We have the following problem:

Father of a tennis player tells her that he'll give her a prize if she wins two consecutive matches out of 3 played alternately between a club master and her father. Who should she choose to play first, if the probability of winning a match with club master is smaller?

Here's my intuition, let's mark a father by $F$ and club master by $M$. So we can choose one of those 2 match sequences: $FMF, MFM$. It looks like we should win more matches overall if we choose $FMF$, and we win a prize by winning either a match 1 and 2, or match 2 and 3 in both cases, choosing $FMF$ seems like a good idea...

So let's solve the problem. Let's mark probability of winning with a father by $f$, and with club master $m$. Assume the result of each match is independent. Let's count probability of winning a prize in both cases.

Case 1 - $FMF$, the sequences of match results that give us the prize are $wwl, lww, www$ ($w$-win, $l$-lose). Probability of each sequence is, in the same order $fm(1-f),(1-f)mf,fmf$, summing them all we get probability $2fm - f^2m=fm(2-f)$.

Case 2 - $MFM$, by similair logic we get probability $2fm-fm^2=fm(2-m)$.

$m<f$, so $2-f<2-m$, so $fm(2-f)<fm(2-m)$

So it seems that we should choose to play with club master first... I'm really confused here - this seems really counterintuitive to me. Could someone give me some intuition on what has just happened?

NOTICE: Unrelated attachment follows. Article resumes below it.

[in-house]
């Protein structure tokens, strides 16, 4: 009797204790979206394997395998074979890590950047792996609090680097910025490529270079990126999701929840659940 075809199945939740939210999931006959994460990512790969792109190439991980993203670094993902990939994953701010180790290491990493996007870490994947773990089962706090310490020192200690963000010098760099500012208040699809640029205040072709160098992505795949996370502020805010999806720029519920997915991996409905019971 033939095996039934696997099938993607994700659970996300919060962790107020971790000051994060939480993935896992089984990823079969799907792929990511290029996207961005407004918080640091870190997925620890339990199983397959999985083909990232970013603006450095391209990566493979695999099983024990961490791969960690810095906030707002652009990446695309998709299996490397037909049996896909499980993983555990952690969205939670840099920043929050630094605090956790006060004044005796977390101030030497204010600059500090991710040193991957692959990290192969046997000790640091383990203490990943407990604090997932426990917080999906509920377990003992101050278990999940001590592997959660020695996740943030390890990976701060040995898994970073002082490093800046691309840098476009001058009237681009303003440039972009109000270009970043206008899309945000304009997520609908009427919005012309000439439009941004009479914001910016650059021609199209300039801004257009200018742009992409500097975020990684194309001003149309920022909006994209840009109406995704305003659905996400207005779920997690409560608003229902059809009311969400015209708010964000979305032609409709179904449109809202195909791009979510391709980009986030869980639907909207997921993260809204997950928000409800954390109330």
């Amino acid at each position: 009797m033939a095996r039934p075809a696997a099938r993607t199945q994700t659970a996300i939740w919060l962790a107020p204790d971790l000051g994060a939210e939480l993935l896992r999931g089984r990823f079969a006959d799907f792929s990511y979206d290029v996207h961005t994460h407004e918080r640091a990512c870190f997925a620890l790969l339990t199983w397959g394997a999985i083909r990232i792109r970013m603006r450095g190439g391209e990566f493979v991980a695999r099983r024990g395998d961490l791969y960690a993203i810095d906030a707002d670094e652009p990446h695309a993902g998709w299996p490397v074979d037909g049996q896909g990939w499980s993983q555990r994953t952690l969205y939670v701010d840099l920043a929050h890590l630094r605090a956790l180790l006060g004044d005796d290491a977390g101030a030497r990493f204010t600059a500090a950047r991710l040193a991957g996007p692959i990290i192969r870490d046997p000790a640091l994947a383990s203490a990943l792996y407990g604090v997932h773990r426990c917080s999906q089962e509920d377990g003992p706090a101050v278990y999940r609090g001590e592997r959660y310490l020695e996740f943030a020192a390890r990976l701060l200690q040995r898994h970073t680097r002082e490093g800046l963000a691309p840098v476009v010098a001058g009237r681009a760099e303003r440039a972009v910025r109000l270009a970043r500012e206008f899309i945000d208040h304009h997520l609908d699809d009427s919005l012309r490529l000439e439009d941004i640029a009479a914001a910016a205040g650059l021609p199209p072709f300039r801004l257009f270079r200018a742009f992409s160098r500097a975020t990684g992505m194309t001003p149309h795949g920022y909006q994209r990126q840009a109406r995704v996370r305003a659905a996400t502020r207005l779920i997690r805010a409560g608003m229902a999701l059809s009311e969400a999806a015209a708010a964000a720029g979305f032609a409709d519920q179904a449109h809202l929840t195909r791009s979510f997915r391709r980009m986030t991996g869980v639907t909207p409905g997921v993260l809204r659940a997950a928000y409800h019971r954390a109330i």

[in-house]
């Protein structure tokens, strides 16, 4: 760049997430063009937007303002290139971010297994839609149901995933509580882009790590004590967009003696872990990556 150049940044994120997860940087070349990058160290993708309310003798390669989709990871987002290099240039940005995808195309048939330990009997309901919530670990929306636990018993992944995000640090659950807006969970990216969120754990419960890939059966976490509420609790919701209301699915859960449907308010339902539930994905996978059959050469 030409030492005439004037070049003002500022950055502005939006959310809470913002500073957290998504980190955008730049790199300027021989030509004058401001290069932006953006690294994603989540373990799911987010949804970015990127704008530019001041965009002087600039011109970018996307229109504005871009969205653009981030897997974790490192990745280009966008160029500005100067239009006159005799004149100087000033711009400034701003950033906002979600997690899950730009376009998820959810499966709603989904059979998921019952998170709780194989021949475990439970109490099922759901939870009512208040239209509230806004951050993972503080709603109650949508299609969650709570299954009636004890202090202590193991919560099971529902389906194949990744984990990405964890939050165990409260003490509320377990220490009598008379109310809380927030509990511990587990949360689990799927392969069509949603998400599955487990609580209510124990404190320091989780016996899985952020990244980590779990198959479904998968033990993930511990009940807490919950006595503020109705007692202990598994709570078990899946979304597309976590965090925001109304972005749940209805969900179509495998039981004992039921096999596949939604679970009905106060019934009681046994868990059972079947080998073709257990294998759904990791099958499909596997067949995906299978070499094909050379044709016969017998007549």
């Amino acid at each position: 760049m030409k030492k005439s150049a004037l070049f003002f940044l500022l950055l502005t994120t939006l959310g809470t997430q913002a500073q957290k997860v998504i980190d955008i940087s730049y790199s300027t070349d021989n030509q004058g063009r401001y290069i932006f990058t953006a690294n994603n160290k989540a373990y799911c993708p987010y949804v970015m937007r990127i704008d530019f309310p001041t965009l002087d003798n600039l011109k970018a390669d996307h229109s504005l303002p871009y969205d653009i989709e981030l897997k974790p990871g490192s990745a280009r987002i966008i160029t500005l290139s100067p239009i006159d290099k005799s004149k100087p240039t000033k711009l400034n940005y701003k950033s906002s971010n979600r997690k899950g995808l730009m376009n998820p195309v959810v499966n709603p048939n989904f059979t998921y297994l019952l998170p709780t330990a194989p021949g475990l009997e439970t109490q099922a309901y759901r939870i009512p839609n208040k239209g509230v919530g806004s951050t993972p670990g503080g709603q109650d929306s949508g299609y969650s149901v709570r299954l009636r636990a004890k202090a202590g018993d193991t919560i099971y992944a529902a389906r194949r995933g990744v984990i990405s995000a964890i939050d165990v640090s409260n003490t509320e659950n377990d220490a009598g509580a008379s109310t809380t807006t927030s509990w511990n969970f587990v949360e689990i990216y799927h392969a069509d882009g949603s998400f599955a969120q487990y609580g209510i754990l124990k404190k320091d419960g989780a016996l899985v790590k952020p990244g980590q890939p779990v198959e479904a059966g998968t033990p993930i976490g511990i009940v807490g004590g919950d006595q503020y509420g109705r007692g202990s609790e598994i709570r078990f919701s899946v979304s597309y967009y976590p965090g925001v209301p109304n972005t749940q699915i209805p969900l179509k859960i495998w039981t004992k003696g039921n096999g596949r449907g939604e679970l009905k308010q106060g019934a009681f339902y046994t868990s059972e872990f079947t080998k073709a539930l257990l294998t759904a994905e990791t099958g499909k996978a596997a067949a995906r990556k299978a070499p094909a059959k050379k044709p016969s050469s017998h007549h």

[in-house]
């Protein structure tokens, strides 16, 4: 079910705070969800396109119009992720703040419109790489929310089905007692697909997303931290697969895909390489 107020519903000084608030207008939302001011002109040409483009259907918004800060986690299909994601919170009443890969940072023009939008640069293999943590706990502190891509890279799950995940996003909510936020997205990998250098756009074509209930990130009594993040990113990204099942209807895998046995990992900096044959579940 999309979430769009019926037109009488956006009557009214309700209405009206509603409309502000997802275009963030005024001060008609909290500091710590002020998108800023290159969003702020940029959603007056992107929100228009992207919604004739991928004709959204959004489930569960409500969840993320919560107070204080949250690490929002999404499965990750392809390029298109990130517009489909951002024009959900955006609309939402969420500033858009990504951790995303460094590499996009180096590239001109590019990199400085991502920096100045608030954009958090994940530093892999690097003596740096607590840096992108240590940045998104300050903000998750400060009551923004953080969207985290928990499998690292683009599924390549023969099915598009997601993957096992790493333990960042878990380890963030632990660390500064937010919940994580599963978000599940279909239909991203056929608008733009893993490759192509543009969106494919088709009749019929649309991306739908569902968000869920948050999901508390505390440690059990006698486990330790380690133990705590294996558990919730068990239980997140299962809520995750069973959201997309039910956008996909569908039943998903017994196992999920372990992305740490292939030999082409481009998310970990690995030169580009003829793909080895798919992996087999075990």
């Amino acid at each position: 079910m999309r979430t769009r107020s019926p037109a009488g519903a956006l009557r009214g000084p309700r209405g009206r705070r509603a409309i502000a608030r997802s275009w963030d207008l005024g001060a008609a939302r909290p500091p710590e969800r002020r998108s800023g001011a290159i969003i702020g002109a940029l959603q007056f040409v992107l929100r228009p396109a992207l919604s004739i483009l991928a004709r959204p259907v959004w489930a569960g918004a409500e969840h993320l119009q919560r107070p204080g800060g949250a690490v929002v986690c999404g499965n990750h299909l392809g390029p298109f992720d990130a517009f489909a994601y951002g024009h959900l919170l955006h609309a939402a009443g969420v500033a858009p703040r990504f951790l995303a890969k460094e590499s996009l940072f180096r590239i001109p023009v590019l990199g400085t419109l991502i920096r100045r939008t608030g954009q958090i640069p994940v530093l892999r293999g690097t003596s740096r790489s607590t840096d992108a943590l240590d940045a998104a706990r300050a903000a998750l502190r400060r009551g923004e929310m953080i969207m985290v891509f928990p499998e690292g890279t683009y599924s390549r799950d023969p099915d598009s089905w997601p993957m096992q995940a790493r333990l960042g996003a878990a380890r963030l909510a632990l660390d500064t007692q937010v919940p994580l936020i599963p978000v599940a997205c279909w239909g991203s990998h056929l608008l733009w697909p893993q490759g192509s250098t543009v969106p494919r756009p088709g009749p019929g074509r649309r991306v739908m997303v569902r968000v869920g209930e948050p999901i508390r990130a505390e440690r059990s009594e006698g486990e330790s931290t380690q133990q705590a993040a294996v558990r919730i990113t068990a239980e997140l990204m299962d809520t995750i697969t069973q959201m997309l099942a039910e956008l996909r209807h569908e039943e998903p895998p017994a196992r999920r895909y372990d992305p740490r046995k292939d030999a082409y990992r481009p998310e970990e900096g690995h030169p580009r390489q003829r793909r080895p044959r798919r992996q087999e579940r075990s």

• 3
    $\begingroup$ The result actually seems somewhat intuitive for me: in order for her to get a prize, she has to beat the father and the club master at least once each. If she chooses $FMF$, then she only has one chance to beat the club master. If she chooses $MFM$, then she just has to beat the club master one of the two times, and beat the father. $\endgroup$ – Marcus M Dec 6 '15 at 21:54
  • $\begingroup$ Why is it counterintuitive? If the middle one is $M$ and she loses that she has no chance of winning the prize. At least leaving the father in the middle she gets two chances of winning. $\endgroup$ – AnalysisStudent0414 Dec 6 '15 at 21:54

My intuition concerning this problem is this: You want two chances against the club master, because that increases your chances of winning.

What if you replace the father with a, say, baby B. Then you can either choose to play BMB or MBM. You are hopeful that you can defeat the baby, but the club master is another matter.

You should thus choose the matches MBM, as the middle match is pretty easy compared to the two outer matches, which you therefore benefit from having two chances at winning.


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